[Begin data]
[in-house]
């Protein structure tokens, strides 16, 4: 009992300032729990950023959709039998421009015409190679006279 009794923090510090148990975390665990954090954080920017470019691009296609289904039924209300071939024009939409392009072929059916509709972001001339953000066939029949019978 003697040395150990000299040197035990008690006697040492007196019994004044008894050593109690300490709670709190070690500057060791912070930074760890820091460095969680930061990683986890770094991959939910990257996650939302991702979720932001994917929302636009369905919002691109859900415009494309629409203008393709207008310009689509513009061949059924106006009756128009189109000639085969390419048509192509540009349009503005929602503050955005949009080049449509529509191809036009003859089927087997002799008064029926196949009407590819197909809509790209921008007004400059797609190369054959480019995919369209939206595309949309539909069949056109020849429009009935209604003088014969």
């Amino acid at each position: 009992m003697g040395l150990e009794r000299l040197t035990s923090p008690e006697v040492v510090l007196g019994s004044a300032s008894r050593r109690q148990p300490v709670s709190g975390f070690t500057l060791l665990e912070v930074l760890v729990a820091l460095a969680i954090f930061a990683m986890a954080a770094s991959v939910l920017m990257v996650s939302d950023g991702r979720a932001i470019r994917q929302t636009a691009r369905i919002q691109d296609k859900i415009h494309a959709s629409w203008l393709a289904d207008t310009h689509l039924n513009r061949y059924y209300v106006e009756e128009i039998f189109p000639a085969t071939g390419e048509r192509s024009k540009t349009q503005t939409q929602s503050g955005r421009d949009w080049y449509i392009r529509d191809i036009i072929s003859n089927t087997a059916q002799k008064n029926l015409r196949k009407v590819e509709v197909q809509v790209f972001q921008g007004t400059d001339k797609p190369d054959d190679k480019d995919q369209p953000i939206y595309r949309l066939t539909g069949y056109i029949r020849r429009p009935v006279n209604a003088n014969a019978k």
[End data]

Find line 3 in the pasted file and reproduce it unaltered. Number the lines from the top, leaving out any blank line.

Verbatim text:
């Amino acid at each position: 009992m003697g040395l150990e009794r000299l040197t035990s923090p008690e006697v040492v510090l007196g019994s004044a300032s008894r050593r109690q148990p300490v709670s709190g975390f070690t500057l060791l665990e912070v930074l760890v729990a820091l460095a969680i954090f930061a990683m986890a954080a770094s991959v939910l920017m990257v996650s939302d950023g991702r979720a932001i470019r994917q929302t636009a691009r369905i919002q691109d296609k859900i415009h494309a959709s629409w203008l393709a289904d207008t310009h689509l039924n513009r061949y059924y209300v106006e009756e128009i039998f189109p000639a085969t071939g390419e048509r192509s024009k540009t349009q503005t939409q929602s503050g955005r421009d949009w080049y449509i392009r529509d191809i036009i072929s003859n089927t087997a059916q002799k008064n029926l015409r196949k009407v590819e509709v197909q809509v790209f972001q921008g007004t400059d001339k797609p190369d054959d190679k480019d995919q369209p953000i939206y595309r949309l066939t539909g069949y056109i029949r020849r429009p009935v006279n209604a003088n014969a019978k």